Does a book have a biography? In the pre-online era, a bookseller might speak of a book’s shelf life, meaning the limited time that it is worth having copies that take up space in the store. Or an academic might speak of a dead-sounding process called reception: centuries, perhaps, of continuing interest that keeps a book alive.
Alice Kaplan, taking a cue from Michael Gorra’s recent biography of Henry James’ Portrait of a Lady, is doing something different. L’Étranger is given a life of its own that begins with a sort of insistent buzz in the brain of the young Albert Camus. From Algerian beginnings, it makes its way out onto manuscript pages that are then fantastically transported through occupied France and published, against all the odds, towards the end of the war. In Kaplan’s book, The Stranger’s gestation, before and after its first words were written, is honed by two contrasting mentors, the belletristic Jean Grenier and the journalist Pascal Pia. Later its published birth comes to pass, not least, via much more prominent backing from André Malraux, as well as the publisher Gallimard.
L’Étranger reached written and published being at almost the same moment as Camus’ equally famous non-fictional work, The Myth of Sisyphus, whose first version, because of the anti-Semitic conditions of Vichy France, lacked its chapter on Franz Kafka. As a combined presentation of a distinctive world view, these two books, for Kaplan, stand at a distance from Sartrean existentialism, more focused on the agency of individuals in a social world than on the dramatic contrast of human capacities with the vast non-human vistas of sky and land in which Camus’ protagonists find themselves.
Kaplan follows her man and her book across the Atlantic to post-war New York, and then back to Paris in the glamorous company of Sartre and Simone de Beauvoir. She charts the vicissitudes of L’Étranger’s publication in English, whereby, for contingent practical reasons, and despite the same translation being used in both places, it ended up having one name in the US and another in the UK: an uncanny duality of identity that has persisted ever since. Over here, when we don’t read L’Étranger, we read The Outsider; over there, the same thing is The Stranger.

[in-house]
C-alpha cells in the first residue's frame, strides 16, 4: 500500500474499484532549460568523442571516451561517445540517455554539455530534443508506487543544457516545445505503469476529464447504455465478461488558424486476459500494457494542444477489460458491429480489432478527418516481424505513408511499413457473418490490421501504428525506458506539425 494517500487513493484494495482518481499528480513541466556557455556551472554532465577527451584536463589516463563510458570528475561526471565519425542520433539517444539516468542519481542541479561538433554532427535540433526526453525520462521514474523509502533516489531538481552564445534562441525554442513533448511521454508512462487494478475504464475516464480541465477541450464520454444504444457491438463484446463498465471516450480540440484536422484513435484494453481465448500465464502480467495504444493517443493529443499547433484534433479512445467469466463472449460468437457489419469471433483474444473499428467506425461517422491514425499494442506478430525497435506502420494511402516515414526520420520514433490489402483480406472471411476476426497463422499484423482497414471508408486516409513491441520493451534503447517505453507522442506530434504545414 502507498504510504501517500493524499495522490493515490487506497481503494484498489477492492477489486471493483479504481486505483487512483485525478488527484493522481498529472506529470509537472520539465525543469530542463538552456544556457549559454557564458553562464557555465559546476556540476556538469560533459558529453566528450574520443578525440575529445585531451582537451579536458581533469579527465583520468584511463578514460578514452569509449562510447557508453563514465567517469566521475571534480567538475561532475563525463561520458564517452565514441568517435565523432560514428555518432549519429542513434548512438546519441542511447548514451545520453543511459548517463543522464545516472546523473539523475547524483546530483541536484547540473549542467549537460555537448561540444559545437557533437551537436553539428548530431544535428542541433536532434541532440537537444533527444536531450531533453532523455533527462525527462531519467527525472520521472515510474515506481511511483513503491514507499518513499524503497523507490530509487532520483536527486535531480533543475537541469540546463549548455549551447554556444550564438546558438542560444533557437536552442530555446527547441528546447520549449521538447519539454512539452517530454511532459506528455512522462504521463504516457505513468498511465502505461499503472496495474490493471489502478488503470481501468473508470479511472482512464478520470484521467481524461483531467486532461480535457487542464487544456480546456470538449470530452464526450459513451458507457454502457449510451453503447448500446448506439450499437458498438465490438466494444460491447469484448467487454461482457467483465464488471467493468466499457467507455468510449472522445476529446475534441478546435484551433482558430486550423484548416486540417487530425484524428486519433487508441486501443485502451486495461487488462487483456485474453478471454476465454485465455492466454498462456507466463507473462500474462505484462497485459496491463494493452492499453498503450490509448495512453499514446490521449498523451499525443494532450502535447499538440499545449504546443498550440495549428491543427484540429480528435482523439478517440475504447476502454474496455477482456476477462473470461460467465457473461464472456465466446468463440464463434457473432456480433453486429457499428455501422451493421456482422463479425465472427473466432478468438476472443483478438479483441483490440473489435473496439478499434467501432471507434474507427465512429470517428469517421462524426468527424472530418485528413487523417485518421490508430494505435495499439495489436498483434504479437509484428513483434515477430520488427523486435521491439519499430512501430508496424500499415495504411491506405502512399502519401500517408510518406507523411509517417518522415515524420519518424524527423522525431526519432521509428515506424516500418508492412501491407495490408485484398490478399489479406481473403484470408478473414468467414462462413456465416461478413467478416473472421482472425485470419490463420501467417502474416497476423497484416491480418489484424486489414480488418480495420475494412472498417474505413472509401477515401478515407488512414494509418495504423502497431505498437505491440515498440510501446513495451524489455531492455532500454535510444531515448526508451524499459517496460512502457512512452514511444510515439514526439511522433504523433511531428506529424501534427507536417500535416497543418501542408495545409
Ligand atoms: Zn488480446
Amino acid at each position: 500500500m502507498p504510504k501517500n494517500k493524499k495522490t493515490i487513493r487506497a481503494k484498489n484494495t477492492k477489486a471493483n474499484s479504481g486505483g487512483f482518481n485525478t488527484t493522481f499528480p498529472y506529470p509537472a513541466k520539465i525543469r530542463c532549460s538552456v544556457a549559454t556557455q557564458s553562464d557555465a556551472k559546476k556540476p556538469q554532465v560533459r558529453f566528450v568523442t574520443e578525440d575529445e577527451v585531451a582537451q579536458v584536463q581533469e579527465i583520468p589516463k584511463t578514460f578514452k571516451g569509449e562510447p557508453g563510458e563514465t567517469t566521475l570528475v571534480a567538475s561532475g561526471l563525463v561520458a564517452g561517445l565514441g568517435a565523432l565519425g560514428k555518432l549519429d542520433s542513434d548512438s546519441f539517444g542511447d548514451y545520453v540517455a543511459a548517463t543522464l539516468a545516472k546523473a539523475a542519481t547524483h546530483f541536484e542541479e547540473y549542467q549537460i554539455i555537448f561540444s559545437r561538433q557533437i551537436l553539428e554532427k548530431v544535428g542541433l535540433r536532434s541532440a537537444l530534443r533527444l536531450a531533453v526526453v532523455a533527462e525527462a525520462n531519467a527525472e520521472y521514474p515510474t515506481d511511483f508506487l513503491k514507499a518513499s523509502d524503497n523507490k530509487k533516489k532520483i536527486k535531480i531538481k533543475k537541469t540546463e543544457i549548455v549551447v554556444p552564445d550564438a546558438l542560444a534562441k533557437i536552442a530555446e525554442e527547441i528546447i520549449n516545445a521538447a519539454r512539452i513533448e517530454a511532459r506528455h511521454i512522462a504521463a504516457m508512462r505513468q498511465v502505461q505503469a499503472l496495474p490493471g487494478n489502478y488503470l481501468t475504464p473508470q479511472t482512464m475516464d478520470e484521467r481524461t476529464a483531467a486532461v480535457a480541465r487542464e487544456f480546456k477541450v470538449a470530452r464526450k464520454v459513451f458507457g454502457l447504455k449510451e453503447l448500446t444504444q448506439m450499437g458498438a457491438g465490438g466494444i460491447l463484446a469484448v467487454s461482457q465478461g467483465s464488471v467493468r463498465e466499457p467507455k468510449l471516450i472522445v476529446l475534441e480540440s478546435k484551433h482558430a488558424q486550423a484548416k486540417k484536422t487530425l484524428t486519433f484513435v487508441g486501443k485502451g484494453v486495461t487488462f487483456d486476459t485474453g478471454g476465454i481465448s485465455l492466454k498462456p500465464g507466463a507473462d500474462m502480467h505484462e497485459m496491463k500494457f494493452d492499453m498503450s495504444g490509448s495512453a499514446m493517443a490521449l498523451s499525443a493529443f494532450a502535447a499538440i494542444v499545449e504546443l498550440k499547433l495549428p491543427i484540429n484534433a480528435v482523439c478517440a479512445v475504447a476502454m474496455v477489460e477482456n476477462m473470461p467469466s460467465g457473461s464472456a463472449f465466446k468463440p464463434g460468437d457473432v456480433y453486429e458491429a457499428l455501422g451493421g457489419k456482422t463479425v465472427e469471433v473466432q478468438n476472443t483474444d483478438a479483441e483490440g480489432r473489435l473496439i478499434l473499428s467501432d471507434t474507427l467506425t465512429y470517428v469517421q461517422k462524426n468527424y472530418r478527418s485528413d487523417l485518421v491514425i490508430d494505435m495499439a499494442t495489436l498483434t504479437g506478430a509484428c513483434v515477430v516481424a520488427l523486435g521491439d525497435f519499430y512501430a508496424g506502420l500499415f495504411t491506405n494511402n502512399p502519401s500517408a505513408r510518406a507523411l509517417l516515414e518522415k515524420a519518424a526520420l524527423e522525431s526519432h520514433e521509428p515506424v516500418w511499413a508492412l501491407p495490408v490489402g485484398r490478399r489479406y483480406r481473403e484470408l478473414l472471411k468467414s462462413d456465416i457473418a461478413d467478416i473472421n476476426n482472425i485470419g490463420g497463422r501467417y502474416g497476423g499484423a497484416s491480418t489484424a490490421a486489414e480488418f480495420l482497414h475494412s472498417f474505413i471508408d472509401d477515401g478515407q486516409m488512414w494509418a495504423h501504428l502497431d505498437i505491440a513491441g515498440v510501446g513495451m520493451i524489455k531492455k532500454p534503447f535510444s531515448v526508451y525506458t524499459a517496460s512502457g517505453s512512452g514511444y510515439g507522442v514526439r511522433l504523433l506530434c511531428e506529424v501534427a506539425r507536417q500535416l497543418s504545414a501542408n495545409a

Throughout the book Kaplan refers to her subject novel by the translated name that American readers know; the Outsider of her title then has the effect (for those readers) of defamiliarising an implicitly over-naturalised stranger. It is as if this novel, strange and foreign par excellence, must be got to seem unfamiliar once again: to seem different and unassimilated as it was before the moment of its making, and before its first movements across the world into different cultures and languages. That, perhaps, is one purpose – or one effect – of Kaplan’s new life.
But it also feels strange to me that the French title, L’Étranger, is not used at all – especially given its odd bifurcation in English translation. More generally, too, the book is resolute in its universal translation, with never a trace of the French. Perhaps this is primarily down to the publisher’s policy (in which case that should have been said). Whatever the reason for it, the practice causes an occasional sense of disorientation, as though the French original of a phrase was not just being ignored or replaced, but had never existed in the first place. At one point, for instance, Camus is in Paris and “a highlight of the trip in June was the opening of Jean-Paul Sartre’s The Flies” – as if that was the name displayed above the theatre. Or there is a reference to the painting that appears “on the cover of the Livre de Poche (pocket book) edition of The Stranger”. Again, these are not the words on that book! If the series name, Livre de Poche, can remain in French here, with a parenthetical gloss, then why not the title itself?
More comically, Kaplan occasionally veers into a sort of autopilot mode in which she forgets what a reader may well not know about French culture, or else what an idiom normal in French means in English. So an underground newspaper was edited in “tiny studio apartments and maids’ rooms in Paris” – as if servants were kindly sharing their space. Or a quotation from an article about Camus by Sartre has him saying that Camus’ work may well indicate something about “the French letters of the future”.